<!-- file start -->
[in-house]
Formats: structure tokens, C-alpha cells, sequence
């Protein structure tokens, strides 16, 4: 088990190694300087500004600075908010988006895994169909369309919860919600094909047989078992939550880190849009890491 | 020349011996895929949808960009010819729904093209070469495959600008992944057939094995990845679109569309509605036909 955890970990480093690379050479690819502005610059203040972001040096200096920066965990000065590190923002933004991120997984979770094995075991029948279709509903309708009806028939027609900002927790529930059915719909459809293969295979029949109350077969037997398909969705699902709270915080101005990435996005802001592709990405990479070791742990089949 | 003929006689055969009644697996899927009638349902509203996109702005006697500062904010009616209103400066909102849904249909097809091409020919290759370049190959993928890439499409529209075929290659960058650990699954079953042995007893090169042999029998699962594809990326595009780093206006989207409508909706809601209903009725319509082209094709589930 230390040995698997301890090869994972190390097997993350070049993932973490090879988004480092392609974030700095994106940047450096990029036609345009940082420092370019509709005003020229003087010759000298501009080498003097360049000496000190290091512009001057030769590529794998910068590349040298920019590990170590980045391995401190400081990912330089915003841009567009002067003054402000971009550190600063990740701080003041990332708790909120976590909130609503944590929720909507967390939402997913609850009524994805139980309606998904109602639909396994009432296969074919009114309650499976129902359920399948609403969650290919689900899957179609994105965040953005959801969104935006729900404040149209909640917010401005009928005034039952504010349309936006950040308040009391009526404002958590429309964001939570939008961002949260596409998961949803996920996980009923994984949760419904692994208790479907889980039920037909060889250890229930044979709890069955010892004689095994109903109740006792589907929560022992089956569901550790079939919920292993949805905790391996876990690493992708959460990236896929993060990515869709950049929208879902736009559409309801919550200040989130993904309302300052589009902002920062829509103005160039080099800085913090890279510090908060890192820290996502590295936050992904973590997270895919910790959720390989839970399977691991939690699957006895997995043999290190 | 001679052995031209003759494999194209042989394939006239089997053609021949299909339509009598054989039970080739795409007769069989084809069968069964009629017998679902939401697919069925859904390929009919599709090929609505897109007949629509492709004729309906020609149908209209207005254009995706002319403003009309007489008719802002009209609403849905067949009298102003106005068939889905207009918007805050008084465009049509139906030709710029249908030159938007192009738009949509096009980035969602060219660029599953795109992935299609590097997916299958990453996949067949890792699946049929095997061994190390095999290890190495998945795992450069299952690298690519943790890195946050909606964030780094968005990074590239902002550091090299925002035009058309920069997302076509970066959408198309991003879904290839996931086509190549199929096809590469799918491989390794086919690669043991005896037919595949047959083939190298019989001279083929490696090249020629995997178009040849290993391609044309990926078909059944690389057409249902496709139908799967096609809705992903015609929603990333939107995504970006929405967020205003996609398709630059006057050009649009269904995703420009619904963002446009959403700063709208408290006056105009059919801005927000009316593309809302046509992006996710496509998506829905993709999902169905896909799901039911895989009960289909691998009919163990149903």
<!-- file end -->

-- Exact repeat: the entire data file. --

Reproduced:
[in-house]
Formats: structure tokens, C-alpha cells, sequence
């Protein structure tokens, strides 16, 4: 088990190694300087500004600075908010988006895994169909369309919860919600094909047989078992939550880190849009890491 | 020349011996895929949808960009010819729904093209070469495959600008992944057939094995990845679109569309509605036909 955890970990480093690379050479690819502005610059203040972001040096200096920066965990000065590190923002933004991120997984979770094995075991029948279709509903309708009806028939027609900002927790529930059915719909459809293969295979029949109350077969037997398909969705699902709270915080101005990435996005802001592709990405990479070791742990089949 | 003929006689055969009644697996899927009638349902509203996109702005006697500062904010009616209103400066909102849904249909097809091409020919290759370049190959993928890439499409529209075929290659960058650990699954079953042995007893090169042999029998699962594809990326595009780093206006989207409508909706809601209903009725319509082209094709589930 230390040995698997301890090869994972190390097997993350070049993932973490090879988004480092392609974030700095994106940047450096990029036609345009940082420092370019509709005003020229003087010759000298501009080498003097360049000496000190290091512009001057030769590529794998910068590349040298920019590990170590980045391995401190400081990912330089915003841009567009002067003054402000971009550190600063990740701080003041990332708790909120976590909130609503944590929720909507967390939402997913609850009524994805139980309606998904109602639909396994009432296969074919009114309650499976129902359920399948609403969650290919689900899957179609994105965040953005959801969104935006729900404040149209909640917010401005009928005034039952504010349309936006950040308040009391009526404002958590429309964001939570939008961002949260596409998961949803996920996980009923994984949760419904692994208790479907889980039920037909060889250890229930044979709890069955010892004689095994109903109740006792589907929560022992089956569901550790079939919920292993949805905790391996876990690493992708959460990236896929993060990515869709950049929208879902736009559409309801919550200040989130993904309302300052589009902002920062829509103005160039080099800085913090890279510090908060890192820290996502590295936050992904973590997270895919910790959720390989839970399977691991939690699957006895997995043999290190 | 001679052995031209003759494999194209042989394939006239089997053609021949299909339509009598054989039970080739795409007769069989084809069968069964009629017998679902939401697919069925859904390929009919599709090929609505897109007949629509492709004729309906020609149908209209207005254009995706002319403003009309007489008719802002009209609403849905067949009298102003106005068939889905207009918007805050008084465009049509139906030709710029249908030159938007192009738009949509096009980035969602060219660029599953795109992935299609590097997916299958990453996949067949890792699946049929095997061994190390095999290890190495998945795992450069299952690298690519943790890195946050909606964030780094968005990074590239902002550091090299925002035009058309920069997302076509970066959408198309991003879904290839996931086509190549199929096809590469799918491989390794086919690669043991005896037919595949047959083939190298019989001279083929490696090249020629995997178009040849290993391609044309990926078909059944690389057409249902496709139908799967096609809705992903015609929603990333939107995504970006929405967020205003996609398709630059006057050009649009269904995703420009619904963002446009959403700063709208408290006056105009059919801005927000009316593309809302046509992006996710496509998506829905993709999902169905896909799901039911895989009960289909691998009919163990149903």